The water quality in Cardiff Bay can vary from excellent to poor. In all open freshwater in the UK there is a risk of catching various infections and diseases, and in particular for those persons who suffer from reduced immunological response.
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Types of infections that are common include minor gastro-intestinal complaints, eye, ear and throat infections, typhoid, dysentery, and infectious hepatitis A.
The risk is greatly increased by ingestion of the water.
It is for this reason that swimming, for example, is presently prohibited in the Bay. However other immersion sports such as water skiing and windsurfing are permitted only when authorised by the Harbour Authority. A list of prohibited water based activities can be obtained from the Harbour Authority.
Whilst immunisation can reduce the risk of contracting certain diseases, there are others for which there is no vaccine protection available e.g. Weil’s disease (leptospirosis). Weil’s disease is rare and the risk of contracting the disease is very low but it can cause serious, even fatal, illness.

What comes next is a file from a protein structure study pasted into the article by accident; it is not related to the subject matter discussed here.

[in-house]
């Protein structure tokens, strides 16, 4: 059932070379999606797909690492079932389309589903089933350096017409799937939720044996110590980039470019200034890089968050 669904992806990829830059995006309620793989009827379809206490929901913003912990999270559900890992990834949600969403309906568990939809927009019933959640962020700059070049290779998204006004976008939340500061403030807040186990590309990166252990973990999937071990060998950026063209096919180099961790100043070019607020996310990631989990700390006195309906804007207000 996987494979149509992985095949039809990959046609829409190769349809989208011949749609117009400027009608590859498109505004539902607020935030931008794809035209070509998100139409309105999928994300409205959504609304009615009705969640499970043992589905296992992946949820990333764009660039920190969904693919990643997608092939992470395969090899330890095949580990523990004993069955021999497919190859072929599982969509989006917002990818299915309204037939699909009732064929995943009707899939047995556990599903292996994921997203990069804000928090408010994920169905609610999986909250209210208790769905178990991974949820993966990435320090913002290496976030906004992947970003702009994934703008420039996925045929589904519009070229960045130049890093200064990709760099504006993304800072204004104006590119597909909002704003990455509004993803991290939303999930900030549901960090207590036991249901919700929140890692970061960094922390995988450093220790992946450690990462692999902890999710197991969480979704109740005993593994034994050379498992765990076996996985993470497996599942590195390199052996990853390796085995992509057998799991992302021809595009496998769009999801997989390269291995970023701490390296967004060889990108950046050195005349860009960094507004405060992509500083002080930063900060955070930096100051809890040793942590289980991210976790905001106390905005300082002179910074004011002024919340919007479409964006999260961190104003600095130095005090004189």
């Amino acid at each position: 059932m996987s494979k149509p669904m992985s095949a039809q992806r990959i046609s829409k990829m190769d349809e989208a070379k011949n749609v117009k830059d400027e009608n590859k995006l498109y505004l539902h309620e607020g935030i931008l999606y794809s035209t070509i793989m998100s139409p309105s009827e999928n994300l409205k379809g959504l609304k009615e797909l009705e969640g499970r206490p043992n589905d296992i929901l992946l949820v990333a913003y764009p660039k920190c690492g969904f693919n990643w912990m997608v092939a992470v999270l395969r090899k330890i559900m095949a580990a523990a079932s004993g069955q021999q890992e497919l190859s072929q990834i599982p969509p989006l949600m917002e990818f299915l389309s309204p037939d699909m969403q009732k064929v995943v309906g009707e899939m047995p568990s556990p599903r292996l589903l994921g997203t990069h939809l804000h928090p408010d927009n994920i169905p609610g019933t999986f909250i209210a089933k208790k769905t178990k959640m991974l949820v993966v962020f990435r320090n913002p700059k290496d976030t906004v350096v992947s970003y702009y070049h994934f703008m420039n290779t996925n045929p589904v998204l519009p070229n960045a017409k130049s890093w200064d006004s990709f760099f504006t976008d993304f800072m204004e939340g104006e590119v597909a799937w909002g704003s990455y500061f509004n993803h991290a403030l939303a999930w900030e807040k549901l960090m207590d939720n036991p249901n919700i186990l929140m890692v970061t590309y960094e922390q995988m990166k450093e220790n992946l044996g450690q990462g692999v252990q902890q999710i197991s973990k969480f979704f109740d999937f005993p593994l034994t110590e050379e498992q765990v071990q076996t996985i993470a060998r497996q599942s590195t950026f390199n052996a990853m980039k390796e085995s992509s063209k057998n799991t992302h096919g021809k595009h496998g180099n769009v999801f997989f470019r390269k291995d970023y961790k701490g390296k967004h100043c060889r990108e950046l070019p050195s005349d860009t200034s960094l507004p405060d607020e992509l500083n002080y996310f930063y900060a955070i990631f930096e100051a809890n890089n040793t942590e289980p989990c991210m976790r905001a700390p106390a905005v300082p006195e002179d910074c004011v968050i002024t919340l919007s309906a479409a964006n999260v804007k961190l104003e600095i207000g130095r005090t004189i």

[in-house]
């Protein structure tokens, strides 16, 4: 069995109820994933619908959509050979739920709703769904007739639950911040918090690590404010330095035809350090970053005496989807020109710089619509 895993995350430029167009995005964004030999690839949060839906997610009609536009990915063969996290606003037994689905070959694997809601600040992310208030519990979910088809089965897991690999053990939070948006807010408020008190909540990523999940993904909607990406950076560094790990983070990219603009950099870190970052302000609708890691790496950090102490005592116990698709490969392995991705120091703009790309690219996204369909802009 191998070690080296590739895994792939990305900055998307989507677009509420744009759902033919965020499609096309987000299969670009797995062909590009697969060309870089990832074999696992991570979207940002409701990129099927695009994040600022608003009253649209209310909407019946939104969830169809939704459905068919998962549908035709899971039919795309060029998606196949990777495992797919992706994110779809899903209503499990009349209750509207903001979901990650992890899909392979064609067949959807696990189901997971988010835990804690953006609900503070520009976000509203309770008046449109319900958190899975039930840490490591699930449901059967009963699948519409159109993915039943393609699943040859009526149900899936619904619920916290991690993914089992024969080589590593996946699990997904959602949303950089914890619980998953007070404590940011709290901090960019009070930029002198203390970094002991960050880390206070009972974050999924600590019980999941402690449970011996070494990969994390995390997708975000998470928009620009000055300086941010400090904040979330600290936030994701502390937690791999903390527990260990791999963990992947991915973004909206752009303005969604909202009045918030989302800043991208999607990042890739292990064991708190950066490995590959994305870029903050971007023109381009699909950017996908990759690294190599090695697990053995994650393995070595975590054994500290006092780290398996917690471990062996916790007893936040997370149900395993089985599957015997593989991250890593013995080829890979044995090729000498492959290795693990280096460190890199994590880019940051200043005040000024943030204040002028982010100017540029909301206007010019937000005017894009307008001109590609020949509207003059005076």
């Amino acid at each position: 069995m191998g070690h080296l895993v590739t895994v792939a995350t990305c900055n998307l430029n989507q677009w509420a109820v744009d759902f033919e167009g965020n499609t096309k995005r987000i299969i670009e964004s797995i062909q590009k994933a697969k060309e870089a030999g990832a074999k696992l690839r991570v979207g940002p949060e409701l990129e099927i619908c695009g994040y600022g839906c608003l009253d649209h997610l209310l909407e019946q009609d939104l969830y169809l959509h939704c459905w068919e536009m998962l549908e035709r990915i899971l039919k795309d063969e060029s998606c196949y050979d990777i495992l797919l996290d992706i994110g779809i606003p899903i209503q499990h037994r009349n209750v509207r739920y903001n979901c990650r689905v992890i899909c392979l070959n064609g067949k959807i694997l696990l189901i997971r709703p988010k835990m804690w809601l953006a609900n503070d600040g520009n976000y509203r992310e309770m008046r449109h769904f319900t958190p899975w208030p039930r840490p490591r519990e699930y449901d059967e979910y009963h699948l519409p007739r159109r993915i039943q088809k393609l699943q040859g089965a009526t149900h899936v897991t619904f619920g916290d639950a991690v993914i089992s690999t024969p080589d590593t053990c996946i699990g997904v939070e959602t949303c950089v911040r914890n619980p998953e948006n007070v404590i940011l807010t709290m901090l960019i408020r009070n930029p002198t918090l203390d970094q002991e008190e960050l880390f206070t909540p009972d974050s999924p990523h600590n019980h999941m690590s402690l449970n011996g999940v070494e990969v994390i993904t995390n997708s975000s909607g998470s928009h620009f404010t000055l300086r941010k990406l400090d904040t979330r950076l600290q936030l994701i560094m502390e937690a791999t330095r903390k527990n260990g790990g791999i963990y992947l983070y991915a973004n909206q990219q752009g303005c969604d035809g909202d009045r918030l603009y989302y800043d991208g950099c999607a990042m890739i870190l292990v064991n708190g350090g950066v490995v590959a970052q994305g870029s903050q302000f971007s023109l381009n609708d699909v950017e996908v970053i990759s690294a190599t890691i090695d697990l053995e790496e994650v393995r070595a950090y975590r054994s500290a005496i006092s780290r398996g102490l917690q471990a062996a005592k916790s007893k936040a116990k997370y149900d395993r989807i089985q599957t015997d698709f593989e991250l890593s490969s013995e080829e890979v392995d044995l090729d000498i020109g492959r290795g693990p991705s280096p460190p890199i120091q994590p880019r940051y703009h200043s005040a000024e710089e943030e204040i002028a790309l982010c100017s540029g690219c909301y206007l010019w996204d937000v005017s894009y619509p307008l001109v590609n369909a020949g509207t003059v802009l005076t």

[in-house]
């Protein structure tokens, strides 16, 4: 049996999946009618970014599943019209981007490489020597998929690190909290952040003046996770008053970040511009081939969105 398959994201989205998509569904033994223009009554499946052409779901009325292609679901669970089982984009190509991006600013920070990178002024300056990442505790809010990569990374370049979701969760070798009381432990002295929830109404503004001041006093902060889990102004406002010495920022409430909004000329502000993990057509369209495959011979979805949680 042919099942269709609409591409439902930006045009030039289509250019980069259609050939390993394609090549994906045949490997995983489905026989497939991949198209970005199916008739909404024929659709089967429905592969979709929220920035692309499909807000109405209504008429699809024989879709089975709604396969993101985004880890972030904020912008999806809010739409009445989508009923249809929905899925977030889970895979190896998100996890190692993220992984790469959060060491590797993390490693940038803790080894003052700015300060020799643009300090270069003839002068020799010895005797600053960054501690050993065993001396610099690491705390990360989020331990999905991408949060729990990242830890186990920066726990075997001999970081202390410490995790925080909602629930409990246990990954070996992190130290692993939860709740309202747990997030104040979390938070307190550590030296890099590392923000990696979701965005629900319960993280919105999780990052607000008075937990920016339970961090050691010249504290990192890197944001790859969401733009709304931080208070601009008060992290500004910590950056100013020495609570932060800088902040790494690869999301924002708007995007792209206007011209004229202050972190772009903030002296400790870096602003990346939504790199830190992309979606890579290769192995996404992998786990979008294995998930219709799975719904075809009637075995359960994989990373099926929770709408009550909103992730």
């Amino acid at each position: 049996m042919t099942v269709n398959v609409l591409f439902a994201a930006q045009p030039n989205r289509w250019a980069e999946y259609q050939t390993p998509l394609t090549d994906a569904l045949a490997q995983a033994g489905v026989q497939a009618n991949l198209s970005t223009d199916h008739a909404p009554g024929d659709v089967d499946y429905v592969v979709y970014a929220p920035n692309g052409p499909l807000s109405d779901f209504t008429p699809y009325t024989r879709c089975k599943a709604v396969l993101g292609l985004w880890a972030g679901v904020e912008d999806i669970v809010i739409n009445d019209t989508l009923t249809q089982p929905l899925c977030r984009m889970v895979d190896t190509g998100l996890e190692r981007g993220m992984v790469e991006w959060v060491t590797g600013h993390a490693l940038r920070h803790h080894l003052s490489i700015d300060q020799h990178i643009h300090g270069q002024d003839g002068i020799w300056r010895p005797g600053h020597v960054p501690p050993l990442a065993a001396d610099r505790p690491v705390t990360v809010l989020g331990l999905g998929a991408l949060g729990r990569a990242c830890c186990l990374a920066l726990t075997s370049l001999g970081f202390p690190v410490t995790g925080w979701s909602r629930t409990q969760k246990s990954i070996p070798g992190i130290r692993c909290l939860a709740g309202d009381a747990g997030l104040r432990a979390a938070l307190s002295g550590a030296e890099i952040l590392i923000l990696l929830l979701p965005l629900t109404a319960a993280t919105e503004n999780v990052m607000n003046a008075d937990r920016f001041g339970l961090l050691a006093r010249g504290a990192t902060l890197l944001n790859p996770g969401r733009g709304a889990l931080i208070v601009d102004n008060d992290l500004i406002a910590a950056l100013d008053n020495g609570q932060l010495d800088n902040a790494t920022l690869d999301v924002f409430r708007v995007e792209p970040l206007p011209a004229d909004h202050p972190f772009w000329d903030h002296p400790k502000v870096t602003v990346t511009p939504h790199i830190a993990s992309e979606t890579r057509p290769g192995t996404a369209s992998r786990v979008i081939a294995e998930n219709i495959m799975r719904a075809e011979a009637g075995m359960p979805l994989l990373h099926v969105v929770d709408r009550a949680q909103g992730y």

What should I do?
If you feel off colour following contact with open water, then see your doctor immediately.
What can be done to reduce the risks?
The risk of contracting serious illness is low but by taking sensible precautions, the risk of infection can be further reduced. You should cover cuts with a water proof dressing; wear footwear to protect feet from cuts; avoid ingestion of water and avoid unnecessary immersion, especially of the head. If you have been in contact with the Bay water, wash or shower afterwards using soap and freshwater especially before eating and drinking.
To find out more information on all potential water-borne illnesses please visit the following website www.nhs.uk